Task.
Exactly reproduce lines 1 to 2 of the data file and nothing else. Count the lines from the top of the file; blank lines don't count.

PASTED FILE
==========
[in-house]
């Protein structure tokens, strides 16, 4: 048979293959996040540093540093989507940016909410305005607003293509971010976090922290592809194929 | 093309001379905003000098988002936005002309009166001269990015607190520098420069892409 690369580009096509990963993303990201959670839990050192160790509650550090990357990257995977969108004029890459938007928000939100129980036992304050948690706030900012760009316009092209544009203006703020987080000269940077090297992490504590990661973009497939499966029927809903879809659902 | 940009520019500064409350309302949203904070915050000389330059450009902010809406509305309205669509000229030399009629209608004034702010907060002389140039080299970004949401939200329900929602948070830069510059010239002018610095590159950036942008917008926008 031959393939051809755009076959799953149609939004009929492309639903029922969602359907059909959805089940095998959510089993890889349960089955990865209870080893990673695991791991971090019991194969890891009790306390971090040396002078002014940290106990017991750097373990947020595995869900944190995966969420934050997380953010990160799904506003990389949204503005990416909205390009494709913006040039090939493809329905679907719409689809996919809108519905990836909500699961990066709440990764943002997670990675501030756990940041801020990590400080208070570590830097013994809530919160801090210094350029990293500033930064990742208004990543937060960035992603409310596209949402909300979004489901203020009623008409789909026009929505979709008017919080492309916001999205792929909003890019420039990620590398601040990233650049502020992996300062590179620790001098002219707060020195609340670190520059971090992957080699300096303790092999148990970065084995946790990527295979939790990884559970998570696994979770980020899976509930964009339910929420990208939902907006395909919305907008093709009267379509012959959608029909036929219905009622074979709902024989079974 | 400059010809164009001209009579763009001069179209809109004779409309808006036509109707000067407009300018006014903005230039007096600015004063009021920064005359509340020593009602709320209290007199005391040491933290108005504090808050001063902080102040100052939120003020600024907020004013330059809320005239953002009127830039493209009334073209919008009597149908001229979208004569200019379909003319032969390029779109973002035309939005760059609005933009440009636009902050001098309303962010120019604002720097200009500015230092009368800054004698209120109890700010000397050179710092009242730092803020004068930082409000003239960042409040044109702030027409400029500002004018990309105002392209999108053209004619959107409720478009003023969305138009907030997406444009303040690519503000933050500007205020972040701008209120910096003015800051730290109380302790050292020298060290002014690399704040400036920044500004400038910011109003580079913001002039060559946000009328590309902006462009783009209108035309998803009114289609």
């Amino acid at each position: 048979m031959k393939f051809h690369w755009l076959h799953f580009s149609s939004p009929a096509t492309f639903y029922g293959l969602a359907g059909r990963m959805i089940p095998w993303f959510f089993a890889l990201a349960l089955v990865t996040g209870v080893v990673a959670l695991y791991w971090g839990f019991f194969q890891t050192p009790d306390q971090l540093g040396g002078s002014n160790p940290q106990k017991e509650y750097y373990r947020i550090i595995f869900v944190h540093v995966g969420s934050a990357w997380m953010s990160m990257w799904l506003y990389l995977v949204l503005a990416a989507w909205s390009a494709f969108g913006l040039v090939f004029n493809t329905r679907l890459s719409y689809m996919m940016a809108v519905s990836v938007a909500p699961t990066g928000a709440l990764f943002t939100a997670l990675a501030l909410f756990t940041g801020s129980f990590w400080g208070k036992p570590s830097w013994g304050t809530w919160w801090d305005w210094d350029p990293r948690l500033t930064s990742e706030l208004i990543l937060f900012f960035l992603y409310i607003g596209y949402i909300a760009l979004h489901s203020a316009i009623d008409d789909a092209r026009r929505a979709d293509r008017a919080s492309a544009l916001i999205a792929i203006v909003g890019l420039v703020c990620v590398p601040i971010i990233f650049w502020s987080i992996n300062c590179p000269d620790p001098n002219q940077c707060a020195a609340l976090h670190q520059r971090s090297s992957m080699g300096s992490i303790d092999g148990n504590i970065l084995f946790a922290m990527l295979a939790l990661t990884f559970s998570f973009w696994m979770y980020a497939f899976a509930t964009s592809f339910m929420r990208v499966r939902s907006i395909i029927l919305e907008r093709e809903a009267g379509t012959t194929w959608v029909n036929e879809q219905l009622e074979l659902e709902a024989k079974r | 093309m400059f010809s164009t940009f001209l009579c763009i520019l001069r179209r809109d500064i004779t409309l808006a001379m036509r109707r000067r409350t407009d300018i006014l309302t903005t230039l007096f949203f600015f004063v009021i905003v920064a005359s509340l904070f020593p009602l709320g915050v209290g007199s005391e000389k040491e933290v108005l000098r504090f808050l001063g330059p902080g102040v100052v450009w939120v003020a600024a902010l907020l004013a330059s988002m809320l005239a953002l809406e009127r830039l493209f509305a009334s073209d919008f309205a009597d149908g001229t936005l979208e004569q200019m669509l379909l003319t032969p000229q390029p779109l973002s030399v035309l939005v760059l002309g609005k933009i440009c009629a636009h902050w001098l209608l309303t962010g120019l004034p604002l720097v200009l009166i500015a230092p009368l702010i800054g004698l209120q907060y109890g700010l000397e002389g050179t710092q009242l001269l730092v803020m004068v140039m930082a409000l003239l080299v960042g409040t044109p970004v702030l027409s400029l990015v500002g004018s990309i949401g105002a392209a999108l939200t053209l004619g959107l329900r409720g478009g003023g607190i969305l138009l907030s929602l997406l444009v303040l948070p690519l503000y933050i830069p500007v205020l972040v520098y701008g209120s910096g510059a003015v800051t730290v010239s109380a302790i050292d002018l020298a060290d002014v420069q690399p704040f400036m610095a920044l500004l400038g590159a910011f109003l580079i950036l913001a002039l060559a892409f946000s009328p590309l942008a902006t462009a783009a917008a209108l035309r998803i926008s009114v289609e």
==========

[in-house]
């Protein structure tokens, strides 16, 4: 048979293959996040540093540093989507940016909410305005607003293509971010976090922290592809194929 | 093309001379905003000098988002936005002309009166001269990015607190520098420069892409 690369580009096509990963993303990201959670839990050192160790509650550090990357990257995977969108004029890459938007928000939100129980036992304050948690706030900012760009316009092209544009203006703020987080000269940077090297992490504590990661973009497939499966029927809903879809659902 | 940009520019500064409350309302949203904070915050000389330059450009902010809406509305309205669509000229030399009629209608004034702010907060002389140039080299970004949401939200329900929602948070830069510059010239002018610095590159950036942008917008926008 031959393939051809755009076959799953149609939004009929492309639903029922969602359907059909959805089940095998959510089993890889349960089955990865209870080893990673695991791991971090019991194969890891009790306390971090040396002078002014940290106990017991750097373990947020595995869900944190995966969420934050997380953010990160799904506003990389949204503005990416909205390009494709913006040039090939493809329905679907719409689809996919809108519905990836909500699961990066709440990764943002997670990675501030756990940041801020990590400080208070570590830097013994809530919160801090210094350029990293500033930064990742208004990543937060960035992603409310596209949402909300979004489901203020009623008409789909026009929505979709008017919080492309916001999205792929909003890019420039990620590398601040990233650049502020992996300062590179620790001098002219707060020195609340670190520059971090992957080699300096303790092999148990970065084995946790990527295979939790990884559970998570696994979770980020899976509930964009339910929420990208939902907006395909919305907008093709009267379509012959959608029909036929219905009622074979709902024989079974 | 400059010809164009001209009579763009001069179209809109004779409309808006036509109707000067407009300018006014903005230039007096600015004063009021920064005359509340020593009602709320209290007199005391040491933290108005504090808050001063902080102040100052939120003020600024907020004013330059809320005239953002009127830039493209009334073209919008009597149908001229979208004569200019379909003319032969390029779109973002035309939005760059609005933009440009636009902050001098309303962010120019604002720097200009500015230092009368800054004698209120109890700010000397050179710092009242730092803020004068930082409000003239960042409040044109702030027409400029500002004018990309105002392209999108053209004619959107409720478009003023969305138009907030997406444009303040690519503000933050500007205020972040701008209120910096003015800051730290109380302790050292020298060290002014690399704040400036920044500004400038910011109003580079913001002039060559946000009328590309902006462009783009209108035309998803009114289609």